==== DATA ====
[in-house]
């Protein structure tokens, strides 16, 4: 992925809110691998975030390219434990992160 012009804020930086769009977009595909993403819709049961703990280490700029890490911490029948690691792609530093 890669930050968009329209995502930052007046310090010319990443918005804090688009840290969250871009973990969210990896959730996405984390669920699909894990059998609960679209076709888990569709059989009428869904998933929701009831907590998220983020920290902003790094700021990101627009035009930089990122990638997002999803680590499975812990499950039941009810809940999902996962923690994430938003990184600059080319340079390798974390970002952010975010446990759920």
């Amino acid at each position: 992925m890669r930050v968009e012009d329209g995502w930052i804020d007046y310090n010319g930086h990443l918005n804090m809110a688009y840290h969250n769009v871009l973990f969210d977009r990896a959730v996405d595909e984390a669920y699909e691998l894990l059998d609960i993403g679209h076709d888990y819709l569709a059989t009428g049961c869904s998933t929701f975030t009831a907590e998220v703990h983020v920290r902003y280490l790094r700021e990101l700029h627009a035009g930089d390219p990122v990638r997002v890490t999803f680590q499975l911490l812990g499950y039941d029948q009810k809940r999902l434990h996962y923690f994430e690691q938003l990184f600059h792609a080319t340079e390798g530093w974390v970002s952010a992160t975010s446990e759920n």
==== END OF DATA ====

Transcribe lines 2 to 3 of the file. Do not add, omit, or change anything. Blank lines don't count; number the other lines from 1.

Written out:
């Protein structure tokens, strides 16, 4: 992925809110691998975030390219434990992160 012009804020930086769009977009595909993403819709049961703990280490700029890490911490029948690691792609530093 890669930050968009329209995502930052007046310090010319990443918005804090688009840290969250871009973990969210990896959730996405984390669920699909894990059998609960679209076709888990569709059989009428869904998933929701009831907590998220983020920290902003790094700021990101627009035009930089990122990638997002999803680590499975812990499950039941009810809940999902996962923690994430938003990184600059080319340079390798974390970002952010975010446990759920």
């Amino acid at each position: 992925m890669r930050v968009e012009d329209g995502w930052i804020d007046y310090n010319g930086h990443l918005n804090m809110a688009y840290h969250n769009v871009l973990f969210d977009r990896a959730v996405d595909e984390a669920y699909e691998l894990l059998d609960i993403g679209h076709d888990y819709l569709a059989t009428g049961c869904s998933t929701f975030t009831a907590e998220v703990h983020v920290r902003y280490l790094r700021e990101l700029h627009a035009g930089d390219p990122v990638r997002v890490t999803f680590q499975l911490l812990g499950y039941d029948q009810k809940r999902l434990h996962y923690f994430e690691q938003l990184f600059h792609a080319t340079e390798g530093w974390v970002s952010a992160t975010s446990e759920n």